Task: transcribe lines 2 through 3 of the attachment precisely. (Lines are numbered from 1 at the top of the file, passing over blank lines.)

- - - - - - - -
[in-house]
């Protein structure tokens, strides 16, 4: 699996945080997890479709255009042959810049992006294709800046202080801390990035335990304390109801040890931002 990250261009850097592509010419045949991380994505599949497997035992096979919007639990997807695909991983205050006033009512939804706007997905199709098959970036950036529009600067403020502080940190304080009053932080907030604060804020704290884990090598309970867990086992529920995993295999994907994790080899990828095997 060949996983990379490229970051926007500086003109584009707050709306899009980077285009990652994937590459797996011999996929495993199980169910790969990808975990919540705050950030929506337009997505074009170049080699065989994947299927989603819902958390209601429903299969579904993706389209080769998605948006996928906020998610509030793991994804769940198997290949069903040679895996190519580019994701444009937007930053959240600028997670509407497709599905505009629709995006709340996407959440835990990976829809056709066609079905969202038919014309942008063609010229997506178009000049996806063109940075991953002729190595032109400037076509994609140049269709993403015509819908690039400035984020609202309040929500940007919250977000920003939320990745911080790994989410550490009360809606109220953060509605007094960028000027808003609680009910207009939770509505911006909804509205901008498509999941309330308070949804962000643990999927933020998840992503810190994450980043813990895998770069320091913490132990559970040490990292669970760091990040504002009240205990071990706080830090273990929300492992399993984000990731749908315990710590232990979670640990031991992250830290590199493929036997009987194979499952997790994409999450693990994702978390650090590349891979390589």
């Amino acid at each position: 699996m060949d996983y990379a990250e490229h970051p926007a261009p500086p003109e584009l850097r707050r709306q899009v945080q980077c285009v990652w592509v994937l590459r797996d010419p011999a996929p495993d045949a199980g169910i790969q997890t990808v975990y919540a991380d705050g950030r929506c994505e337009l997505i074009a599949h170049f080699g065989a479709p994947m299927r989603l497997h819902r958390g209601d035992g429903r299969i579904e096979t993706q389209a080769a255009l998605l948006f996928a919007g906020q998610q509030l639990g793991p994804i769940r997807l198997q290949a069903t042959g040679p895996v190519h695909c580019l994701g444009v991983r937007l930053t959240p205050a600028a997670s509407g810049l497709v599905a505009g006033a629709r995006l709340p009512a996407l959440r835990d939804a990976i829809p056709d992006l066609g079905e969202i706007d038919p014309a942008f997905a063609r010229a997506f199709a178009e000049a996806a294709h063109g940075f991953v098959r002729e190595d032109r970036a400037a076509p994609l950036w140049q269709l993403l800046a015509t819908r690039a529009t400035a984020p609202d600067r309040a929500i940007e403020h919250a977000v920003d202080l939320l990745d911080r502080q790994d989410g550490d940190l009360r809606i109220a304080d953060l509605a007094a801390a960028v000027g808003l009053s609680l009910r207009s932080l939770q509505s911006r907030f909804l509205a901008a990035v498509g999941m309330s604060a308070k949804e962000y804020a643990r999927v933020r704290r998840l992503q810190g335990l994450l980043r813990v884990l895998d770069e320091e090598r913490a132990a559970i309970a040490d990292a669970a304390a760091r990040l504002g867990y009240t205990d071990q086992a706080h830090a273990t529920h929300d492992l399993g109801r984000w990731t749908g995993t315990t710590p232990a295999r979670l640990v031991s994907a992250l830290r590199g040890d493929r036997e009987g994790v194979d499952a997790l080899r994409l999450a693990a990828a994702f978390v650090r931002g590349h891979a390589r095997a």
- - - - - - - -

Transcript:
């Protein structure tokens, strides 16, 4: 699996945080997890479709255009042959810049992006294709800046202080801390990035335990304390109801040890931002 990250261009850097592509010419045949991380994505599949497997035992096979919007639990997807695909991983205050006033009512939804706007997905199709098959970036950036529009600067403020502080940190304080009053932080907030604060804020704290884990090598309970867990086992529920995993295999994907994790080899990828095997 060949996983990379490229970051926007500086003109584009707050709306899009980077285009990652994937590459797996011999996929495993199980169910790969990808975990919540705050950030929506337009997505074009170049080699065989994947299927989603819902958390209601429903299969579904993706389209080769998605948006996928906020998610509030793991994804769940198997290949069903040679895996190519580019994701444009937007930053959240600028997670509407497709599905505009629709995006709340996407959440835990990976829809056709066609079905969202038919014309942008063609010229997506178009000049996806063109940075991953002729190595032109400037076509994609140049269709993403015509819908690039400035984020609202309040929500940007919250977000920003939320990745911080790994989410550490009360809606109220953060509605007094960028000027808003609680009910207009939770509505911006909804509205901008498509999941309330308070949804962000643990999927933020998840992503810190994450980043813990895998770069320091913490132990559970040490990292669970760091990040504002009240205990071990706080830090273990929300492992399993984000990731749908315990710590232990979670640990031991992250830290590199493929036997009987194979499952997790994409999450693990994702978390650090590349891979390589």
């Amino acid at each position: 699996m060949d996983y990379a990250e490229h970051p926007a261009p500086p003109e584009l850097r707050r709306q899009v945080q980077c285009v990652w592509v994937l590459r797996d010419p011999a996929p495993d045949a199980g169910i790969q997890t990808v975990y919540a991380d705050g950030r929506c994505e337009l997505i074009a599949h170049f080699g065989a479709p994947m299927r989603l497997h819902r958390g209601d035992g429903r299969i579904e096979t993706q389209a080769a255009l998605l948006f996928a919007g906020q998610q509030l639990g793991p994804i769940r997807l198997q290949a069903t042959g040679p895996v190519h695909c580019l994701g444009v991983r937007l930053t959240p205050a600028a997670s509407g810049l497709v599905a505009g006033a629709r995006l709340p009512a996407l959440r835990d939804a990976i829809p056709d992006l066609g079905e969202i706007d038919p014309a942008f997905a063609r010229a997506f199709a178009e000049a996806a294709h063109g940075f991953v098959r002729e190595d032109r970036a400037a076509p994609l950036w140049q269709l993403l800046a015509t819908r690039a529009t400035a984020p609202d600067r309040a929500i940007e403020h919250a977000v920003d202080l939320l990745d911080r502080q790994d989410g550490d940190l009360r809606i109220a304080d953060l509605a007094a801390a960028v000027g808003l009053s609680l009910r207009s932080l939770q509505s911006r907030f909804l509205a901008a990035v498509g999941m309330s604060a308070k949804e962000y804020a643990r999927v933020r704290r998840l992503q810190g335990l994450l980043r813990v884990l895998d770069e320091e090598r913490a132990a559970i309970a040490d990292a669970a304390a760091r990040l504002g867990y009240t205990d071990q086992a706080h830090a273990t529920h929300d492992l399993g109801r984000w990731t749908g995993t315990t710590p232990a295999r979670l640990v031991s994907a992250l830290r590199g040890d493929r036997e009987g994790v194979d499952a997790l080899r994409l999450a693990a990828a994702f978390v650090r931002g590349h891979a390589r095997a």